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Tips for Writing Nonfiction
Tips for Writing Nonfiction


Nonfiction is simply prose that's based on facts. What's written may or may not be accurate, but the writer believes the story to be true at the time it is written. For example, a biography about a famous person may or may not be completely true, but the author believes it is true at the time.   

The term nonfiction encompasses any written communication that falls under the above definition. It includes reference books, such as encyclopedias, memoirs, true crime stories, biographies, autobiographies, essays, and even articles and editorials that you read in newspapers. 

Writers tend to write for their readers. They write what they believe other people will enjoy reading. However, it's a totally different ball of yarn when you write your memoir.  A memoir is a written account containing the personal experiences of the author. A memoir is a book of you: It includes your memories from your life.You may be documenting them for your kids, grandkids, and even their kids, but this is the story of you. This means you cannot try to write it to please or entertain the people who you think will read it. Instead, you have to write it for yourself. That is the only way to make your memoirs good and interesting – if it's about you and nobody else. 

Figuring out a place to start is the hardest part of writing your memoirs. You have a lot of memories to write about. You don't know which ones you want to include, or which ones you want to leave out. Also, you don't want to write anything that will offend any of your family and friends. First of all, remember that you are writing about you. Do that and you'll find that nothing will be offensive. Secondly, finding a place to start is as easy as a simple exercise.

For this exercise, start out by writing about a 10-year section of your life. Pick any 10-year period. You can break it up like this: childhood, adolescence, young adulthood, married life, etc. Each of those easily encompass 10 years, so start there.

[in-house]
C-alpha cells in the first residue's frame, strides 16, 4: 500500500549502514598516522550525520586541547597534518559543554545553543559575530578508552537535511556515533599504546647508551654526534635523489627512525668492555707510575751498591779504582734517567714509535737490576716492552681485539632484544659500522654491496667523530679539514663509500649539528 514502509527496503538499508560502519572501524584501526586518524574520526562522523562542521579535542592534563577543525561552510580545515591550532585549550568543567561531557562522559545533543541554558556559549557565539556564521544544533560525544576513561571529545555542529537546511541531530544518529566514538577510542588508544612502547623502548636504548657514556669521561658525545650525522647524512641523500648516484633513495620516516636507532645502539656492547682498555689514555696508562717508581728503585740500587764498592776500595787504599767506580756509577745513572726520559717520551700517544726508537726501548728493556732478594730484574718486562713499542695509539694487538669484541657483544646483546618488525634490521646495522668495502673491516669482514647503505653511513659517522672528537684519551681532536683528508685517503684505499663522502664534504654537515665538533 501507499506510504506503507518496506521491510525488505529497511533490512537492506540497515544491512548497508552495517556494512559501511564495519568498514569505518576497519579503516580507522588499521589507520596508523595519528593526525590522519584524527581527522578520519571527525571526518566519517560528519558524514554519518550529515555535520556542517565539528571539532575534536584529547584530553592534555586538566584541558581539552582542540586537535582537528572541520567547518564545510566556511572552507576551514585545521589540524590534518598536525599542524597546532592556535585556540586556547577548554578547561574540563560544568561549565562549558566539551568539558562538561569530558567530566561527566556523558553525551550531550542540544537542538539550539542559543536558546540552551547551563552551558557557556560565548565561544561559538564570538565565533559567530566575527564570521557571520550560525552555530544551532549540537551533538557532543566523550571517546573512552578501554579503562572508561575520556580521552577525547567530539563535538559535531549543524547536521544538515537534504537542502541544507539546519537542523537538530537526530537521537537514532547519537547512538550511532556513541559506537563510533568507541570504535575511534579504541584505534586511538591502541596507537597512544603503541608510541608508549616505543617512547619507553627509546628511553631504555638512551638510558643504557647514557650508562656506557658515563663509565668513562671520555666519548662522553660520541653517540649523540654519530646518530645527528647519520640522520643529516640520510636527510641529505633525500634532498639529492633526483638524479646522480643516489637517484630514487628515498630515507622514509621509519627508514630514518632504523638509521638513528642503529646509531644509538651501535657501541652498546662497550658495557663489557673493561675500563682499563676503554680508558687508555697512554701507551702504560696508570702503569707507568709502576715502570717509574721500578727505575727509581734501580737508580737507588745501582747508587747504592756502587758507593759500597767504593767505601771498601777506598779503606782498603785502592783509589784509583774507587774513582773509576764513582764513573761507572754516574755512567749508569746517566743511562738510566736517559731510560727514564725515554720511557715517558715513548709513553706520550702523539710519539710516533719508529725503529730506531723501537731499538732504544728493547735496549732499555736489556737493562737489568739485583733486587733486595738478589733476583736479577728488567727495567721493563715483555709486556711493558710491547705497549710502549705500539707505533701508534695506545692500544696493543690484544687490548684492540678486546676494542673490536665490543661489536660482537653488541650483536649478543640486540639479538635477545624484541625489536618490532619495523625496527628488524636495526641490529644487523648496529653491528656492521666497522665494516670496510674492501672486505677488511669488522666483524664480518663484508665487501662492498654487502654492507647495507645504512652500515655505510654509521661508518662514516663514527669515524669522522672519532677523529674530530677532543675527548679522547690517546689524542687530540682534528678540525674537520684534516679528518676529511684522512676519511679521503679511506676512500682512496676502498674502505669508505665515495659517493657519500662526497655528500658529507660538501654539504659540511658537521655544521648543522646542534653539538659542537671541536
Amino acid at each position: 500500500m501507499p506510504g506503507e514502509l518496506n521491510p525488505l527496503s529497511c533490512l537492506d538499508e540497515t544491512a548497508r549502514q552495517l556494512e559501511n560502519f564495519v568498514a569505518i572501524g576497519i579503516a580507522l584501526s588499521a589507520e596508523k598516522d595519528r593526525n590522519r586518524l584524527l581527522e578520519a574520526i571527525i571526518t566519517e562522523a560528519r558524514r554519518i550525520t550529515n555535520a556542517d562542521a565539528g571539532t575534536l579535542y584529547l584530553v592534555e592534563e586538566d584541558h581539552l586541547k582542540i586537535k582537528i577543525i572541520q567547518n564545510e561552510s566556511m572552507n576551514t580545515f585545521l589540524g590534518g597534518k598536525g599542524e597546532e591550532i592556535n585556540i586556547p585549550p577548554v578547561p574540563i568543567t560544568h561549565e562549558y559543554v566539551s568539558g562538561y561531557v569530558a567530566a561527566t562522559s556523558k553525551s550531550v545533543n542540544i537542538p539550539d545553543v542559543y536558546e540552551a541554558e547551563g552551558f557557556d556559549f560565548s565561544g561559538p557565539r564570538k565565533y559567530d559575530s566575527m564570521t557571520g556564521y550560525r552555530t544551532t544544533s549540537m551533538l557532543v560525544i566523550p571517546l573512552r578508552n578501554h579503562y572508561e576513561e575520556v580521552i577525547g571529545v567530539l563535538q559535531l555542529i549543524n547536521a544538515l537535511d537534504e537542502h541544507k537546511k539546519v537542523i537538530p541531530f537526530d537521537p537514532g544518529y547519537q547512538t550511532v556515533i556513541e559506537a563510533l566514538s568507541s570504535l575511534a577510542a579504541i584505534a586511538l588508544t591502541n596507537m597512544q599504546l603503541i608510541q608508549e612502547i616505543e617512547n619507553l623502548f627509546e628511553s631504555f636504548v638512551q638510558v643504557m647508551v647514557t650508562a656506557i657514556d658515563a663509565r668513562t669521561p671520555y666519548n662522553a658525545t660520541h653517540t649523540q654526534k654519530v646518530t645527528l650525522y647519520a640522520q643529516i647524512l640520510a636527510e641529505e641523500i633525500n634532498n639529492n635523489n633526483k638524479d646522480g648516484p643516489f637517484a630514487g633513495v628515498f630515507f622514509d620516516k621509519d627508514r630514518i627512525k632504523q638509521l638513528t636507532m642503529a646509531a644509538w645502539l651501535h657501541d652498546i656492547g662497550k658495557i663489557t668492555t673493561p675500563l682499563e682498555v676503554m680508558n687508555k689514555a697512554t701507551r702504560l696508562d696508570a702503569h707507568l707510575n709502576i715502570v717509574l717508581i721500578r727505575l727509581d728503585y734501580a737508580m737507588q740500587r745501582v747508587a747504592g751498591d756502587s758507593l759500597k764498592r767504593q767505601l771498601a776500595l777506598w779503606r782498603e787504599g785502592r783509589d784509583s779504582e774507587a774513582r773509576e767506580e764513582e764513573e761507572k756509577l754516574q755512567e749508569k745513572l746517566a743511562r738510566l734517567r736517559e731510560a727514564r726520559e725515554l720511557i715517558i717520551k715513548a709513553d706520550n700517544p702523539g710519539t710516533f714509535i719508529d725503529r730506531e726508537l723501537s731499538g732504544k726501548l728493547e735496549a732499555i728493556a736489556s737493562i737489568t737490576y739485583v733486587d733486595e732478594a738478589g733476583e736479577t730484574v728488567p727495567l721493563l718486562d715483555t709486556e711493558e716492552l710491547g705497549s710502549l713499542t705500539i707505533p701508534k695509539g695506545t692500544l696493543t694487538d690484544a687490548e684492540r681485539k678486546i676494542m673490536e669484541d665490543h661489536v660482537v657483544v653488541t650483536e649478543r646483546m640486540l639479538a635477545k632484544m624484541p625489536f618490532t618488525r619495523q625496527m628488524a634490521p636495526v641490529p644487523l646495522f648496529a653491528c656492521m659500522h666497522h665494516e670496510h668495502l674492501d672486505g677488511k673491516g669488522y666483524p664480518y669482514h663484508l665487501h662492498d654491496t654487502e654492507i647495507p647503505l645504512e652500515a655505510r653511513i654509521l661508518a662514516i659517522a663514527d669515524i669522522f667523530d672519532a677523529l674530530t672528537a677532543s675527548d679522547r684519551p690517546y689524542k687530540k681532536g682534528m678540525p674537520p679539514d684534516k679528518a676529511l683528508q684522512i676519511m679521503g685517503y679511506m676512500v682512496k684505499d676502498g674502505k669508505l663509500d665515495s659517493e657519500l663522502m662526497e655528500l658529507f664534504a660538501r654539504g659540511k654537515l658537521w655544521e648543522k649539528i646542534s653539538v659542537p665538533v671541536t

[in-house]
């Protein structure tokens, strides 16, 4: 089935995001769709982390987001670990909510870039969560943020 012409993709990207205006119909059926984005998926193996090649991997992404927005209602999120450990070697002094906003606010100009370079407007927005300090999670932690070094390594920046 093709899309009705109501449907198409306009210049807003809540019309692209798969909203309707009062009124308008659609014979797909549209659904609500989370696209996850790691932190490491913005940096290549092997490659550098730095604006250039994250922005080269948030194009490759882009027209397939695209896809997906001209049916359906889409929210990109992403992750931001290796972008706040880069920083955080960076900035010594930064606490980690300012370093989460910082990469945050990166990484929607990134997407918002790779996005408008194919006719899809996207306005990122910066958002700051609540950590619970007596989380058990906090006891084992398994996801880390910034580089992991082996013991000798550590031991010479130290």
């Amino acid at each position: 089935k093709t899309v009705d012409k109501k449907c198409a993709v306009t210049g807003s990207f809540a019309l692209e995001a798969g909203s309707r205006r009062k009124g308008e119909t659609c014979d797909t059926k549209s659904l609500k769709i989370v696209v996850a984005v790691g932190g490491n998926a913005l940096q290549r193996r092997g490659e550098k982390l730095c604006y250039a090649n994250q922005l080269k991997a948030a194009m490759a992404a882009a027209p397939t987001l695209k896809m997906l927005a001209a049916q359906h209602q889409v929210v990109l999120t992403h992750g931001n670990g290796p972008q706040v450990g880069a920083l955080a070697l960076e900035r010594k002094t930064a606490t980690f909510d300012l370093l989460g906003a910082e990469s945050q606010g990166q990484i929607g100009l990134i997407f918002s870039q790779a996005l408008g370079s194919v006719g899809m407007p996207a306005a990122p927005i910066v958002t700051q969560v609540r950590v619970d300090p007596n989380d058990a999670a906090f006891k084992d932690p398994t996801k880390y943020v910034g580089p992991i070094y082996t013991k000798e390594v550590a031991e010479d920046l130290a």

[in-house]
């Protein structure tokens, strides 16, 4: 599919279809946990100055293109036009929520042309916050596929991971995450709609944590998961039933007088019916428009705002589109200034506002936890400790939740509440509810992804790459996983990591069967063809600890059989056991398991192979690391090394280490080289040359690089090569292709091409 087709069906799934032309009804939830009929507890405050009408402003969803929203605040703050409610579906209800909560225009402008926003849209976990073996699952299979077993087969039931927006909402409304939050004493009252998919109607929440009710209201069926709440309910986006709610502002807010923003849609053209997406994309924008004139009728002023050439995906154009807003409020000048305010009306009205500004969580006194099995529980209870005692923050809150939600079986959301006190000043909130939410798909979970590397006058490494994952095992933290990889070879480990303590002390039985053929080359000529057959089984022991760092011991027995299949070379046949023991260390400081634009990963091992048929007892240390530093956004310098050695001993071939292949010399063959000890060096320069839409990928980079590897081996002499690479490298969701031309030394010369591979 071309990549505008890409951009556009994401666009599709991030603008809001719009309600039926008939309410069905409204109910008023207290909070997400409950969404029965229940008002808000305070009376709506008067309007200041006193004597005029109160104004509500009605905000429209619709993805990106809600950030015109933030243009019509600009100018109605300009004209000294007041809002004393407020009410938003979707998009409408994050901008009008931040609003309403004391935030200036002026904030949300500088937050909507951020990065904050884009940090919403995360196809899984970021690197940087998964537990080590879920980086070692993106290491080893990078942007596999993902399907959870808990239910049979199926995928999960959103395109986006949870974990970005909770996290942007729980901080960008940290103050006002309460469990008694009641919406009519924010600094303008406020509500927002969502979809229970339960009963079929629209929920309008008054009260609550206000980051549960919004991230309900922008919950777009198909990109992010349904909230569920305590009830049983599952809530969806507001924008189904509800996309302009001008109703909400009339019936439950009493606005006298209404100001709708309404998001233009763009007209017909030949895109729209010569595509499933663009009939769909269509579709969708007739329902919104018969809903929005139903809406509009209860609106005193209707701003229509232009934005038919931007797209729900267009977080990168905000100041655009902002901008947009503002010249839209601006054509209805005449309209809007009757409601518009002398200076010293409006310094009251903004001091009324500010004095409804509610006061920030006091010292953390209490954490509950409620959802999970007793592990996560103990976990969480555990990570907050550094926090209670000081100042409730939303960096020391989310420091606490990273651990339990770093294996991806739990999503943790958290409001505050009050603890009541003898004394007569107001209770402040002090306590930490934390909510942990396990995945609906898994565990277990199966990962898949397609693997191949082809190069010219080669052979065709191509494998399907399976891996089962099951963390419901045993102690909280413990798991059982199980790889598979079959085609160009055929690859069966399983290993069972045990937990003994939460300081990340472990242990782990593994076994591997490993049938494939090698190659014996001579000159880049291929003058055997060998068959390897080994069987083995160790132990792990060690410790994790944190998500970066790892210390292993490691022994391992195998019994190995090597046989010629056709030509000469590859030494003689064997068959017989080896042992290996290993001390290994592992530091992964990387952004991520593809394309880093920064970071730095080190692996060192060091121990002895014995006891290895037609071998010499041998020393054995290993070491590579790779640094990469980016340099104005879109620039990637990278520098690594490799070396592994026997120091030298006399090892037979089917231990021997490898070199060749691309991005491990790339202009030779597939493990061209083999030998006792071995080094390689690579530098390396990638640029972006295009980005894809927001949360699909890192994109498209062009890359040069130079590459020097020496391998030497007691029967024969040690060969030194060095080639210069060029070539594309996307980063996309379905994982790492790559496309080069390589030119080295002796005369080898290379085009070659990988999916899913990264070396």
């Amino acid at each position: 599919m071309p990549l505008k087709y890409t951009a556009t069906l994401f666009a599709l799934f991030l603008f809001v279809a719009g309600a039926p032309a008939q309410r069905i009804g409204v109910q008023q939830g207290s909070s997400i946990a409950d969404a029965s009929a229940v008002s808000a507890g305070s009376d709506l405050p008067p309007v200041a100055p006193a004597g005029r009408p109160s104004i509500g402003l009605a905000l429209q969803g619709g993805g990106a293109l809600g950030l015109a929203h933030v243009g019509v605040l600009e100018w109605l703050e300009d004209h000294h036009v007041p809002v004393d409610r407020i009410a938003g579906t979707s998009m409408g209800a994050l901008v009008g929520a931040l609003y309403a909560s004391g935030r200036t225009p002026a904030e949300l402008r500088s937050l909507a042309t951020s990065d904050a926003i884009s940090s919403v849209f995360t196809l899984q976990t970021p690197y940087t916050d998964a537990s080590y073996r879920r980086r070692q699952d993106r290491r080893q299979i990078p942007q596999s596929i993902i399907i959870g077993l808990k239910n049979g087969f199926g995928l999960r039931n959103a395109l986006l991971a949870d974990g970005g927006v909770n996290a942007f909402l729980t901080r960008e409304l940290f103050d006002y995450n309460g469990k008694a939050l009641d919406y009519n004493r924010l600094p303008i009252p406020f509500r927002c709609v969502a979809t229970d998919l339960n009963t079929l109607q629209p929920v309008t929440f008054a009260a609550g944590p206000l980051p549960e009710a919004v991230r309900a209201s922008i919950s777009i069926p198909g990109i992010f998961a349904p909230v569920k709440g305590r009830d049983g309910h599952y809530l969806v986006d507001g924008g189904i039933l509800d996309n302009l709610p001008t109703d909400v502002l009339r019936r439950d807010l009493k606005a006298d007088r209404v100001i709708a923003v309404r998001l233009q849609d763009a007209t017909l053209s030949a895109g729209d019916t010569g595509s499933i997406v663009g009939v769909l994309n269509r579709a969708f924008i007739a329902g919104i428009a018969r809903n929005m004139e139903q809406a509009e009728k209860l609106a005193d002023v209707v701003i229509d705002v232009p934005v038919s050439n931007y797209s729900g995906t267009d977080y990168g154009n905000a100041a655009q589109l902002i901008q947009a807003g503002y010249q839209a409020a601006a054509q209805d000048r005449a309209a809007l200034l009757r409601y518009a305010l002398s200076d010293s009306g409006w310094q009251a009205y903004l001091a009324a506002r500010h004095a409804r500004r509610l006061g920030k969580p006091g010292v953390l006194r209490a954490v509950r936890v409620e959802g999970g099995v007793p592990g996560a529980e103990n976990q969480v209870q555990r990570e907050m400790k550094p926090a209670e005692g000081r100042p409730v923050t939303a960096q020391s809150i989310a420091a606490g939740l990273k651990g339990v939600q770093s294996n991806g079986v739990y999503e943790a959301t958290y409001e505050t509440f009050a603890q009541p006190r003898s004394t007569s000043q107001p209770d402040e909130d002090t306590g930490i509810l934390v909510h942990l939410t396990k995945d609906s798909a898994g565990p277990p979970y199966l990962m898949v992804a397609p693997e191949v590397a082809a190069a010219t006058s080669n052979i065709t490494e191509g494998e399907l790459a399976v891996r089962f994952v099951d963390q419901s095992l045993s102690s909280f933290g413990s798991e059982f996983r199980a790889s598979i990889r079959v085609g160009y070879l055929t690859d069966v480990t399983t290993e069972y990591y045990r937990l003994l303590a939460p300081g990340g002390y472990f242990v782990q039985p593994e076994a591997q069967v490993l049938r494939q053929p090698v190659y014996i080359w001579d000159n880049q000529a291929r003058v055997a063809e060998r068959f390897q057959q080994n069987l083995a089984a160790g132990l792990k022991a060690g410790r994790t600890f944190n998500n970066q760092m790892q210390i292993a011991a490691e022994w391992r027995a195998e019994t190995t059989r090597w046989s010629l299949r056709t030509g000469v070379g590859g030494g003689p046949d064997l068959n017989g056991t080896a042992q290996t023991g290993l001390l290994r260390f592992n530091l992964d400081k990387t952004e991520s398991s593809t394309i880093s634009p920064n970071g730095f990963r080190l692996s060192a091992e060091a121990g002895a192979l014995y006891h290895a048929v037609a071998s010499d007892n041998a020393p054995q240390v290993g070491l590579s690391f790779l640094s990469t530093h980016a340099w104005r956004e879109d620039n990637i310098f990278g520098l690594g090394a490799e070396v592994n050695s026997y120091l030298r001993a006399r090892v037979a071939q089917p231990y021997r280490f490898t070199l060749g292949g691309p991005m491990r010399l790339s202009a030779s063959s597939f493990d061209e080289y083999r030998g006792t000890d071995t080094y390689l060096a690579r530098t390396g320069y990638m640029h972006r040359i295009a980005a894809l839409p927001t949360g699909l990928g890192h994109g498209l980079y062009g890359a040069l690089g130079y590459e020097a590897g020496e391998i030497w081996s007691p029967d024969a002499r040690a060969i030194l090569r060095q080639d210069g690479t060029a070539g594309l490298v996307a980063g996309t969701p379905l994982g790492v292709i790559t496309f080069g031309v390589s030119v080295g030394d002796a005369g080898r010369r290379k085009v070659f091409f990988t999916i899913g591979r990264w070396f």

Now, write your memories from those 10 years. Here's the kicker. Your memories from those 10 years cannot be any longer than two pages. If that sounds impossible, let's make it even more challenging. Each sentence you write cannot be any longer than three words. You can't write four words or five words. You can only use three words for each sentence.This makes it easier to get everything out, believe it or not. You're keeping it simple.

Once you're finished, go back and read what you've written. When something you've written stands out to you -- when a memory you've jotted down in a three-word sentence triggers a spark -- and you almost get lost daydreaming about that time, then start writing right at that sentence. You'll be surprised because not everything you write will jump out at you.  

Do this for your entire two pages, or for the entire 10-year period.  Now, do it for another 10-year period.  Before you know it, you'll have your memoirs written.

Here are a few more tips:

·         Keep it simple. Don't try to use flowery language. Just write from memory.

·         Don't try to be a writer. This isn't about your writing ability, it's about you.

·         Write from memory without worrying about spelling, grammar, sentence structure, figurative language, dialogue, or any of that. You can clean it up when you're finished.